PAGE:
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October 30, 2020

 

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Czech court hands down suspended three-year sentence to man who praised the terrorism in Christchurch, prosecutor appeals

17.6.2020 12:02
--ilustrační foto--
--ilustrační foto--

Leoš Machálek, a man who used the Internet to praise the terrorist attack committed in Christchurch, New Zealand last year, was given what a Czech court said was the strictest possible sentence last week of three years in prison, suspended for a probationary period of five years. The prosecutor had sought five years in prison and has appealed the length of the sentence.

When a video was posted online capturing the mass murder of Muslims inside mosques in Christchurch, Machálek commented that the shooter was a "badass". He then defended himself in court by claiming to have believed that the video footage was of an attack by allied military forces on Islamist radicals.

The Czech Criminal Code establishes a sentence of between five and 15 years in prison as the punishment for supporting and promoting terrorism. According to the presiding judge on the panel hearing the case at the Municipal Court in Prague, Judge Kateřina Radkovská, it would have been too strict to sentence Machálek to prison without the possibility of parole or probation.

"Given the circumstances of the case and that the defendant has no criminal record, and above all because his criminal activity consisted of writing a single comment, the court believes it is sufficient to hand down a suspended sentence as an educational punishment," the presiding judge said. "We hope the defendant will learn his lesson," she added; Machálek has accepted the punishment and will not appeal.

The court has established a five-year probationary period for Machálek, and during that time he will have to demonstrate, through his behavior, that writing that comment was an isolated excess. Machálek posted the comment to the server called drsnysvet.cz ("roughworld.cz") on the morning of 17 March 2019, two days after the massacre was committed in New Zealand.

He was responding to an article called "How the attacker on the mosque in New Zealand committed the shooting". Specifically, he wrote the following: "It sounds stupid, but I'd join him? What have these Muslim scum done to Europe? They're dealt with as if they were lambs, though. They don't following the laws of the country that has met them halfway. I say he's a badass."

Machálek, who is from Moravia, lives in a small community where he works as a cook and is a volunteer firefighter. He is not a member of any extremist groups.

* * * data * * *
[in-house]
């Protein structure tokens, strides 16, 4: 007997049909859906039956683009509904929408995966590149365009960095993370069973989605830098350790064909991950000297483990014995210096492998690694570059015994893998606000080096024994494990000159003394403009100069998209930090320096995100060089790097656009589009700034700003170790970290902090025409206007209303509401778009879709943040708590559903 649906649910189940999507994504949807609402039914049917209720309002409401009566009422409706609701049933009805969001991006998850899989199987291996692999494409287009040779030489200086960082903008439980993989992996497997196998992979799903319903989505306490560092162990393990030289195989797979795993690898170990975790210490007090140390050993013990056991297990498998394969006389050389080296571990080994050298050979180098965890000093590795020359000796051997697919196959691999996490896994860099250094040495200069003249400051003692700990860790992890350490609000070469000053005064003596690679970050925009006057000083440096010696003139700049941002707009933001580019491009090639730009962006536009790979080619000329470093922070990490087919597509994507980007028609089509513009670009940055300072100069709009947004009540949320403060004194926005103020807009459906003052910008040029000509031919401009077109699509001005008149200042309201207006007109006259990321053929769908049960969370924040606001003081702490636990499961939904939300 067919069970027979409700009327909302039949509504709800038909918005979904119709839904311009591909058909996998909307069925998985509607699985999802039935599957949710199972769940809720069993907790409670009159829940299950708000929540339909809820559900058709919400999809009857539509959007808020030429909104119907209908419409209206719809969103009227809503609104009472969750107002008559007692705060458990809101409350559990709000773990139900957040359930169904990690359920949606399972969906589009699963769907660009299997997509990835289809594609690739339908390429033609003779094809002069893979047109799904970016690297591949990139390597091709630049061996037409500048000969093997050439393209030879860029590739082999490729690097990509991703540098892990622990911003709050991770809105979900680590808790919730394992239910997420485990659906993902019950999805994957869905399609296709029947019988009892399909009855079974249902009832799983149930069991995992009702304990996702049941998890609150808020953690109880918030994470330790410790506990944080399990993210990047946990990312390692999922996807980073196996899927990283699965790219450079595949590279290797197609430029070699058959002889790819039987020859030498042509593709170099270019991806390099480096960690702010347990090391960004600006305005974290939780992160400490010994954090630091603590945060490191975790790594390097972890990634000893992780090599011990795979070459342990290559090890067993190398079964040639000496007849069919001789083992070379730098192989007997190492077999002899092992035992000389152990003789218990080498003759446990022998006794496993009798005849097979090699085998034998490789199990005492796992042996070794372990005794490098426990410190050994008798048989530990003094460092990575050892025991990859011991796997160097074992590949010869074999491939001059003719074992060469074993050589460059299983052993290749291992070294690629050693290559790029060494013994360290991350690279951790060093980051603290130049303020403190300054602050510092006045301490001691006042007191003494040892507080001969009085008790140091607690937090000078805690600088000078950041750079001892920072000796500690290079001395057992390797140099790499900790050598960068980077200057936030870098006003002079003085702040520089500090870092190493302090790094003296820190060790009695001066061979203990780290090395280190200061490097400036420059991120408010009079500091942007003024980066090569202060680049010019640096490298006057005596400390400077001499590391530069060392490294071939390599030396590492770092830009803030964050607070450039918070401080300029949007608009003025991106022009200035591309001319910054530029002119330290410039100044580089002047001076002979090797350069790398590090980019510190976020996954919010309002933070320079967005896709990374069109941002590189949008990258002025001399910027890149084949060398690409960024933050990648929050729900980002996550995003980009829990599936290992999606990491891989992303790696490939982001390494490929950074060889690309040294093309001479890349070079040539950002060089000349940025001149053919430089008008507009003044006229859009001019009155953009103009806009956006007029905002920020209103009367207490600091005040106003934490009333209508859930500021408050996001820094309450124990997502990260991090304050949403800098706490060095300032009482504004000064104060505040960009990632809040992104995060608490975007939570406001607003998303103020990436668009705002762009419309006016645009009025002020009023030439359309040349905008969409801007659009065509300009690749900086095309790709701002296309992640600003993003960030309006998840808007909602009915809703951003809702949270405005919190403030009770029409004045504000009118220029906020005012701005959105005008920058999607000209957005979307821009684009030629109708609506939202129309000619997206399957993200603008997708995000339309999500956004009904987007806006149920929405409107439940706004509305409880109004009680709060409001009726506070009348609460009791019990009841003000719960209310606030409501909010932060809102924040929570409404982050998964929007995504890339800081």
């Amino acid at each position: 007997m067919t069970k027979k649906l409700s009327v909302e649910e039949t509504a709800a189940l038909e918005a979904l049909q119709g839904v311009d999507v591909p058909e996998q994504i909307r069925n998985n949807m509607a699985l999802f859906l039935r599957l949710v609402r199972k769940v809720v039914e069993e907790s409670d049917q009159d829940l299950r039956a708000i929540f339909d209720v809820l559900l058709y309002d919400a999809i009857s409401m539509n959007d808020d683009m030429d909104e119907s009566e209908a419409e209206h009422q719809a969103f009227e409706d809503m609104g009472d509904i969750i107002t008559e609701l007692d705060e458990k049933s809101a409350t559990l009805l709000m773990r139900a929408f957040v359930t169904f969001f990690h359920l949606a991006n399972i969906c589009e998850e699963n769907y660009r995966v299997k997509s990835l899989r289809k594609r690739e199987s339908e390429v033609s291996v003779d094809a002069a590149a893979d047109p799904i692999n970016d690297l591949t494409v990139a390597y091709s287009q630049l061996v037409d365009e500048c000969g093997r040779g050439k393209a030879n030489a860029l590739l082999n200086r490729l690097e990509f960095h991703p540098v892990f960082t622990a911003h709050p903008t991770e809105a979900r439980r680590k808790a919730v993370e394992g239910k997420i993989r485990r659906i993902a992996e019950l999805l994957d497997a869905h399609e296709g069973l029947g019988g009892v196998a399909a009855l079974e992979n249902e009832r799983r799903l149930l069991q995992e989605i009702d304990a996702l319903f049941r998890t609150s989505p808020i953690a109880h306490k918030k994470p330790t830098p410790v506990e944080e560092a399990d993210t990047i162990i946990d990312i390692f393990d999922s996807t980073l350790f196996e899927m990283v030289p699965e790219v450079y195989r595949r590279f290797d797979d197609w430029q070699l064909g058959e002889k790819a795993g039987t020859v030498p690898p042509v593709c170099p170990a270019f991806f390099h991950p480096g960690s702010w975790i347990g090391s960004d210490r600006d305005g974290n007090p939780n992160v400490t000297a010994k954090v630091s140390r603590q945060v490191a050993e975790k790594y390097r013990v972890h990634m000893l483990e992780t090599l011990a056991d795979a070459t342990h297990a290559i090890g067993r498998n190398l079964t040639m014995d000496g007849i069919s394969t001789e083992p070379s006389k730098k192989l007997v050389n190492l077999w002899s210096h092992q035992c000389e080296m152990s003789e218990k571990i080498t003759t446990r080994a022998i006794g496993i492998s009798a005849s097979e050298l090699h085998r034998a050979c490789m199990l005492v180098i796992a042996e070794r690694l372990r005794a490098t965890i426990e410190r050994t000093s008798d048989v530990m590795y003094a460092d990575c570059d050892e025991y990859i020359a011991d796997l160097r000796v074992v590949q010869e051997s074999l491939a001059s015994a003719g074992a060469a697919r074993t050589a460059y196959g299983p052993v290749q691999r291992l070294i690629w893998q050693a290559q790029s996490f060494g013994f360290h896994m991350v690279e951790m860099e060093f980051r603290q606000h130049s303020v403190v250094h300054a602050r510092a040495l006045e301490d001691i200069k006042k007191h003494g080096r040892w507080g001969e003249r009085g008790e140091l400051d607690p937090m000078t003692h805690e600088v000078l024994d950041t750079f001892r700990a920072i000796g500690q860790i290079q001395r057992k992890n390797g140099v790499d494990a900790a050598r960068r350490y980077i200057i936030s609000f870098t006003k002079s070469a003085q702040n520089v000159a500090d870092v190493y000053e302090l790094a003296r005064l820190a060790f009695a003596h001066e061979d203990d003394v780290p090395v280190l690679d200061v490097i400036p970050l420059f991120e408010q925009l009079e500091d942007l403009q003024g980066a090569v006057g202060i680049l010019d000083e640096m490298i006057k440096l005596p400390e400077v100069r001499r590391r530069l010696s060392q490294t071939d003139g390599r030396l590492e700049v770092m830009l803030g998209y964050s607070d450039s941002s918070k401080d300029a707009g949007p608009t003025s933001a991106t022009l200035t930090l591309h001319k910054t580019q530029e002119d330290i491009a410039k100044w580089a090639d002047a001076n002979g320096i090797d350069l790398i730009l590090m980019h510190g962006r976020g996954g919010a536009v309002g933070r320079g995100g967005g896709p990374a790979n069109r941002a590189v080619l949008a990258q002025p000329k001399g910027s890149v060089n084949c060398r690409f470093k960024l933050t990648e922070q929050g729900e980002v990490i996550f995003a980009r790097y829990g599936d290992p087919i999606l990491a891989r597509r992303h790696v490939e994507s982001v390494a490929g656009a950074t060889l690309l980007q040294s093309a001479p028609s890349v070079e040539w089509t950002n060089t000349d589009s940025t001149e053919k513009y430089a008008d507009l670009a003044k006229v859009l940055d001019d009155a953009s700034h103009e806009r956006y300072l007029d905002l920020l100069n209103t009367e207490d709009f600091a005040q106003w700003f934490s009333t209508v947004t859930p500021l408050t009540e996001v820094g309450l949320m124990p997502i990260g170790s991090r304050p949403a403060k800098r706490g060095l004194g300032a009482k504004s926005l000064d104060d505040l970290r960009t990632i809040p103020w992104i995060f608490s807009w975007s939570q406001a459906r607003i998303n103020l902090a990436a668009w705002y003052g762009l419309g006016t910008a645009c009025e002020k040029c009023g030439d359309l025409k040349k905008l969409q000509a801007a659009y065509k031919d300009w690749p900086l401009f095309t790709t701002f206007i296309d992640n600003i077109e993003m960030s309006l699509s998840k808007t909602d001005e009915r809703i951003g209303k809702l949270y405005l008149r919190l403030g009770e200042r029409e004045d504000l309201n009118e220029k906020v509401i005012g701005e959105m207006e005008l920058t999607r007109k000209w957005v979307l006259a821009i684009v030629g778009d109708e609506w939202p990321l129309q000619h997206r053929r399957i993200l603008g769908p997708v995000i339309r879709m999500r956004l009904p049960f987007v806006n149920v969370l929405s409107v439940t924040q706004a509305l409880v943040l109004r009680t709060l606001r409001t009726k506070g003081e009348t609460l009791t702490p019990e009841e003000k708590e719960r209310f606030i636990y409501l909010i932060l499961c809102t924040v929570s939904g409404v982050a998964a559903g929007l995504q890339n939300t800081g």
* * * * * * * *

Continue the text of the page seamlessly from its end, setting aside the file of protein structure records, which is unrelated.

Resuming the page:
The defendant told the court that he fears for his family in association with Muslims, because "in the news there are always some terrorist attacks and Muslims are always behind them"; he has two children. "I didn't read that this was a terrorist attack. I regret making that comment," he told the court.

Machálek claimed to have just seen the introductory 10 seconds of the video footage, specifically the attacker "kicking in the doors and shooting the first person". Then he says he turned off the video and posted his opinion.

"I believed it was an attack by allied forces against the Islamic State," he said in his defense. The presiding judge, however, said his version of events could not be believed.

The video filmed by the shooter that had been uploaded to the website was screened in the courtroom, and from the footage it was apparent that the first six minutes of that recording involves the attacker's journey by car to the scene of the crime and that the shooting in the first mosque begins only at that point. The court also did not believe the claim that Machálek did not suspect that what transpired in Christchurch was a terrorist attack.

Radkovská pointed out that all Czech media outlets had reported that information. "The defendant would have had to have been living alone in the woods or on a desert island to be able to make that claim," she said.

Last week the Municipal Court in Prague also handed down a suspended three-year prison sentence against 50-year-old Václav Klestil for approving of that same terrorist attack on Facebook. Renáta Pelikánová left her trial for a similar crime last week with a slightly milder suspended sentence of two years.

Brenton Tarrant, a right-wing extremist from Australia, shot 51 children, men and women to death in two mosques in Christchurch last year. He broadcast his crime live through the Internet.

He has been charged with 51 counts of murder, 40 counts of attempted murder, and with terrorism and faces a sentence of up to life in prison. He originally denied having committed the shootings but unexpectedly confessed to them a year later.

SB, ČTK, translated by Gwendolyn Albert
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Extremism, New Zealand, terrorism, Verdict



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